Air Progress, May, 1979
Story and photography by Budd Davisson
The best of the Jungmeister with the size of a Rose Parakeet and the looks of a 1930s something or other.
Giggle . . . gigg , . . ! They kept bubbling up, like the fizz from champagne that's been downed too quickly. Giggle! I couldn't stop them. Like hiccups, little gasps of laughter kept bouncing against the back of my teeth, leaving the taste of pure fun. Giggle! This was fun, Oh my God, was this ever fun! I would sneak a peek to either side, half expecting to see somebody out there watching me, at 3,000 feet, scratching their heads at my strange behavior. It is after all just an airplane. But, it isn't. The Skyote is anything but "just an airplane." The Skyote (pronounced Sky-oh-tee, as in coyote, or Sky-yoat, as in coyote), is pure fun, an unbelievably free spirit wrapped in grade A and butyrate that is what flying is supposed to be at its very, very best, The Skyote is, or should be, a landmark airplane that I predict will become very, very popular (Ed: wrong again, Budd. For whatever reason, few have been built. What a shame!)
The Skyote is an environmentalist's approach to sport aerobatics and fun flying, Aero engineer Pete Bartoe, of Boulder, Colorado, decided to put together a performance package that had good manners at both ends of its speed envelope and would perform on low relatively inexpensive horsepower. This may not be an entirely new concept but it is certainly not one that has been seen recently. Most of the low horsepower biplanes available either can't get out of their own way or have the ground handling characteristics of a bongo board. Bartoe wanted something that would land like a Cub but do credible aerobatics, as well. Also, although he probably didn't use the word, he wanted it to look a little funky. And it does.
The secret to performance on low horsepower, if pure speed is ignored, is low
wing loading. The less weight you ask each square foot of wing to carry, the
fewer ponies you need to make it go. The only penalty you pay, in traditional
airframes anyway, is speed. However, that's not to say you're going to have
Volkswagens passing you. In the case of the Skyote, you get a happy little machine
that will bounce along all day at 100-110 mph and slurp only four or five gallons
of gas per hour,
The Skyote tips the scales at less than 600 pounds empty and grosses at about 900 pounds. With a C-90 Continental, that gives it a power loading of 10 pounds per horse and a wing loading of only 7.2 pounds/square foot, which, if you aren't into numbers, is pretty damned good. (Editors Note: speaking in new millenium terms, don't ignore the fact that we have a wildly aerobatic airplane here that qualifies for LSA rules, something we didn't think about back then but, is sure as hell worth thinking about now.)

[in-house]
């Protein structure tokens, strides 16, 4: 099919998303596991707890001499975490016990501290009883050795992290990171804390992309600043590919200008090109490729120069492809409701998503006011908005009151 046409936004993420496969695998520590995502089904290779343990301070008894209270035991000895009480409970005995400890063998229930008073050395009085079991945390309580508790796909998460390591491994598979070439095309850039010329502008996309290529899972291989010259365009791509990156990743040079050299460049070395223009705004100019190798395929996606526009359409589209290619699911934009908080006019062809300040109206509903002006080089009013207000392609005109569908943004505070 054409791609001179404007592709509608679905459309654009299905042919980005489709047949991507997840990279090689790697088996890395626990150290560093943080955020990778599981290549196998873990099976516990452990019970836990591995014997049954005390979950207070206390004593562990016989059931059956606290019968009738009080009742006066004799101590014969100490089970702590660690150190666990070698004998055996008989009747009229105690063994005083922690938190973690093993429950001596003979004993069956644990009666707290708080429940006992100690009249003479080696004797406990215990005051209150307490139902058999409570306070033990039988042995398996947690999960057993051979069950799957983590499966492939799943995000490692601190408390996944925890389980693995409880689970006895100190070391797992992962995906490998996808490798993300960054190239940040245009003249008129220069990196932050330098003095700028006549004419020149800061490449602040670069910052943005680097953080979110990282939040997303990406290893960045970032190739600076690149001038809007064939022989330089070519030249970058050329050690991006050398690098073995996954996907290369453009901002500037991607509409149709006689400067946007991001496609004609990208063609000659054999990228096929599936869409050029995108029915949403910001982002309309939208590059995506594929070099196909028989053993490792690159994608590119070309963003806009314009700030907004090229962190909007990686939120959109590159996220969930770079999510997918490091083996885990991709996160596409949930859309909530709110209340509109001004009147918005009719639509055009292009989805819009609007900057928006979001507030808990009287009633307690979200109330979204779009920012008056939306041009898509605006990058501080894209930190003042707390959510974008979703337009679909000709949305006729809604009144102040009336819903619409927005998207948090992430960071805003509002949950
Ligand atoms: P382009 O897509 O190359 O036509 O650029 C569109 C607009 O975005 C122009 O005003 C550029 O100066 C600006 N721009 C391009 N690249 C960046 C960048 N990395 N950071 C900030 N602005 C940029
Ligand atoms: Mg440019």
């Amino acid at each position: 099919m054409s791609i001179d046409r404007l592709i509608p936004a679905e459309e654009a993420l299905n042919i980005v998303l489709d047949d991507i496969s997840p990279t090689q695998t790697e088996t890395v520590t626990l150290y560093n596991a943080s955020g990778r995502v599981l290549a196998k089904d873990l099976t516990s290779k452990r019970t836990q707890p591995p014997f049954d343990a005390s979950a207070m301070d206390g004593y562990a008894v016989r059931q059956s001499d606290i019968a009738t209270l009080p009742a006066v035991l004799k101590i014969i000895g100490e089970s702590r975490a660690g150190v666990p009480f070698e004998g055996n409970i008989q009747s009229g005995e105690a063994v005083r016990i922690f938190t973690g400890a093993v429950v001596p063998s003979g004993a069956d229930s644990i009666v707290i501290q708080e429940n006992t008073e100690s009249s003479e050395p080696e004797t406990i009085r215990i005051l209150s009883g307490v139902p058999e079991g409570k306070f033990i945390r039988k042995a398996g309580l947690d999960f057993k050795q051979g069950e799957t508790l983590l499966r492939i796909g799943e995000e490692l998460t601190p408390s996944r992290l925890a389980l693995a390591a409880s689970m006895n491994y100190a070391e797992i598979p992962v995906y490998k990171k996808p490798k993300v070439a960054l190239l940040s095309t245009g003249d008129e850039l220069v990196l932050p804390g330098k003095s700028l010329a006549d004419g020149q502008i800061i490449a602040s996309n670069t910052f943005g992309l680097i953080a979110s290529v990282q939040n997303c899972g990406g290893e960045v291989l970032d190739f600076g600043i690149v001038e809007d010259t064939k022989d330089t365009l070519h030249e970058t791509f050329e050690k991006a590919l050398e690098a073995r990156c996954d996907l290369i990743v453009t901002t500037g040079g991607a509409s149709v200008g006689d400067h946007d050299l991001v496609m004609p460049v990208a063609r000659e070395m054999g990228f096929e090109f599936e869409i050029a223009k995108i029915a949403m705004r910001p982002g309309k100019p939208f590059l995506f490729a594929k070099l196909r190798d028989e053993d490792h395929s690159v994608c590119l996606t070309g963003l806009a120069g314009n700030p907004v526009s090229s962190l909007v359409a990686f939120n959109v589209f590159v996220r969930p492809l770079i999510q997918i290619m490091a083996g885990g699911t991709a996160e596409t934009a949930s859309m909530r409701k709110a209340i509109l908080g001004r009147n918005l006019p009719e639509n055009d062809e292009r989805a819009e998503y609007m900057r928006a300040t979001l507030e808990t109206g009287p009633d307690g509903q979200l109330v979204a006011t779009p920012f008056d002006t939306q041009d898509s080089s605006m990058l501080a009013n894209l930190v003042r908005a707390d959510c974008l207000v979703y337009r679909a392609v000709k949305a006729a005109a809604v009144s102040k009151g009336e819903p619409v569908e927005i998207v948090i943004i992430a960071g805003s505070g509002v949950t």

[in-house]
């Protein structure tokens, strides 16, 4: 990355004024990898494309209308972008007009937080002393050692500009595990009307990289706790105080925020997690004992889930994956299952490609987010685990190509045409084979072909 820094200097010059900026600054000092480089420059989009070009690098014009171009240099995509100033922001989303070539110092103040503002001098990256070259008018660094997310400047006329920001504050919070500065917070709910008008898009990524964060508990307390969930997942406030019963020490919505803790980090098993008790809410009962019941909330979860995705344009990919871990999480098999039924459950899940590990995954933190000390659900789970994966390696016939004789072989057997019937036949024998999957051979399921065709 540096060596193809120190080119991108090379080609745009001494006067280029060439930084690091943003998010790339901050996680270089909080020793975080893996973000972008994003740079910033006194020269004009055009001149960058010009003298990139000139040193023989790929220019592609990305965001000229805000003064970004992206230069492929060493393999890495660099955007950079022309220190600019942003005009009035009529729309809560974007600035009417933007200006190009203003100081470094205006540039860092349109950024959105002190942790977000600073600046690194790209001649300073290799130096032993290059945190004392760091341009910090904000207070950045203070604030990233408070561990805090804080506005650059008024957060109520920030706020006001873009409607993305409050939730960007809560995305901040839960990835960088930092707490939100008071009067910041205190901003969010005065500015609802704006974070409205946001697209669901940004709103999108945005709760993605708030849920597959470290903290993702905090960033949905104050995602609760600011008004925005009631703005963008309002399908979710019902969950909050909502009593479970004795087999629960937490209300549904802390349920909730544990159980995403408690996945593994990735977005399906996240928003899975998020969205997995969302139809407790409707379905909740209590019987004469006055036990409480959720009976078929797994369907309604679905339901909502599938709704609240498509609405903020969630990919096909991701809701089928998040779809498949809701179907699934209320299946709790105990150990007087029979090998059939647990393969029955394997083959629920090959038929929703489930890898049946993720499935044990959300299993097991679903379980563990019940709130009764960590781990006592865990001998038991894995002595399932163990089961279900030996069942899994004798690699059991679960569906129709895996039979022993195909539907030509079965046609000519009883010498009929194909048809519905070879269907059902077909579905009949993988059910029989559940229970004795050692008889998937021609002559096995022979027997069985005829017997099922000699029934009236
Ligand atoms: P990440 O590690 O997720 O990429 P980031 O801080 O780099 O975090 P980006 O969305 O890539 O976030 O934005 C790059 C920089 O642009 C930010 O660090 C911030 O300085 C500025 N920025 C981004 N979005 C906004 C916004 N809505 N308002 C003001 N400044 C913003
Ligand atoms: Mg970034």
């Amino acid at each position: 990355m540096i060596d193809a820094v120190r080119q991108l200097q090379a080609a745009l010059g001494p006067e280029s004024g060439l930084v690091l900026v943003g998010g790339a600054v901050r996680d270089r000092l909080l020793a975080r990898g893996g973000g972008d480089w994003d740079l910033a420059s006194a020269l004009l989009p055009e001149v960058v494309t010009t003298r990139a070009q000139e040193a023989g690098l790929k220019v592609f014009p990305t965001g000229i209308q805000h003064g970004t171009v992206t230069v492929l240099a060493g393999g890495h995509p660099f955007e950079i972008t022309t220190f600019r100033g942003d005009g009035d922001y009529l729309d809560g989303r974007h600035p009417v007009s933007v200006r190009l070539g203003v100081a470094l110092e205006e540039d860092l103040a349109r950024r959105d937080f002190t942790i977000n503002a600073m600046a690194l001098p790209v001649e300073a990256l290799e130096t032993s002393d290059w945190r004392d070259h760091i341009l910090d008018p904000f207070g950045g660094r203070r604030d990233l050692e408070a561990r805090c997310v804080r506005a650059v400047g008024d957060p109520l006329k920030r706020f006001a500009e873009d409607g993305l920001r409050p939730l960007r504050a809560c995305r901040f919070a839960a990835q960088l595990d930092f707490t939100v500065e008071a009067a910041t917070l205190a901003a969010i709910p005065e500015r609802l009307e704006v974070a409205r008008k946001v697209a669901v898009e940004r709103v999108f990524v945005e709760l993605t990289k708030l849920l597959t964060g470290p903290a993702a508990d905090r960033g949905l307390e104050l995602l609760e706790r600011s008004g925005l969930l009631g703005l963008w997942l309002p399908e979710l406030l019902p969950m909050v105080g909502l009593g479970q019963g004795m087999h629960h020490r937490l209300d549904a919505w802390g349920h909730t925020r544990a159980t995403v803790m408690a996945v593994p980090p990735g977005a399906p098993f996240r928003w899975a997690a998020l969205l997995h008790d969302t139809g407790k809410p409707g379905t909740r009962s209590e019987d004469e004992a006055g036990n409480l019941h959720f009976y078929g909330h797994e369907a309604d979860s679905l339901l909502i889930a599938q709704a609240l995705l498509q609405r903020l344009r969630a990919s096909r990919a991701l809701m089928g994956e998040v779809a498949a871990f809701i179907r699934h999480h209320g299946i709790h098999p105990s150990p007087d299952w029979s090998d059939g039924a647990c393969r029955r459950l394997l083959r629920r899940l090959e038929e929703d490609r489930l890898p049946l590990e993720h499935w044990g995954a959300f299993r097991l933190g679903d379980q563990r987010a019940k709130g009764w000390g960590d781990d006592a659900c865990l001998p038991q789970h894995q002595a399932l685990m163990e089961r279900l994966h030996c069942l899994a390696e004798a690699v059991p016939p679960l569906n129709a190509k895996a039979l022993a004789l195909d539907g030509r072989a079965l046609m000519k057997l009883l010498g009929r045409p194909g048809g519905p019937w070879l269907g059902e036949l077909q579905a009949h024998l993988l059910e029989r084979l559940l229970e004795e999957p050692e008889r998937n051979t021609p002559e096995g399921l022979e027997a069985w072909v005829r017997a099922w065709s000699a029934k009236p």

Light weight was the goal, and to achieve it, Bartoe used all
his engineering knowledge in designing the structure. This, according to some
of the builders, has resulted in a few things that might have been done simpler,
but would have added weight.
The fuselage is old-fashioned rag and tube, and Bartoe's computer whittled it down everywhere he could, without sacrificing strength. The wing structure is all aluminum, with the ribs being hydro-formed. All of the airframe loads are transmitted directly through the centroids of the members involved, so no extra weight is being carried around to make up for eccentric loading of fittings, as is sometimes the case. Also, many of the airframe parts are right and left oriented, rather than being interchangeable, which adds to the time required in building.
Bartoe's plans are true engineering production drawings, and as such, may be looked at as being too sophisticated for some. However, this is one set of drawings that leaves nothing out, which is a good thing because they cost $275.
Part of the Bartoe Equation for excellent aerobatics and even better low speed performance included sweeping both upper and lower wings. This gives the snap rolls that little added push that only double swept wings can give. And, as if the sweep isn't enough, he added four ailerons to boot. Of course, the lightweight does wonders for the aerobatics, but does even more for the slow speed handling and helps deliver a 38 knot (44 mph) stall.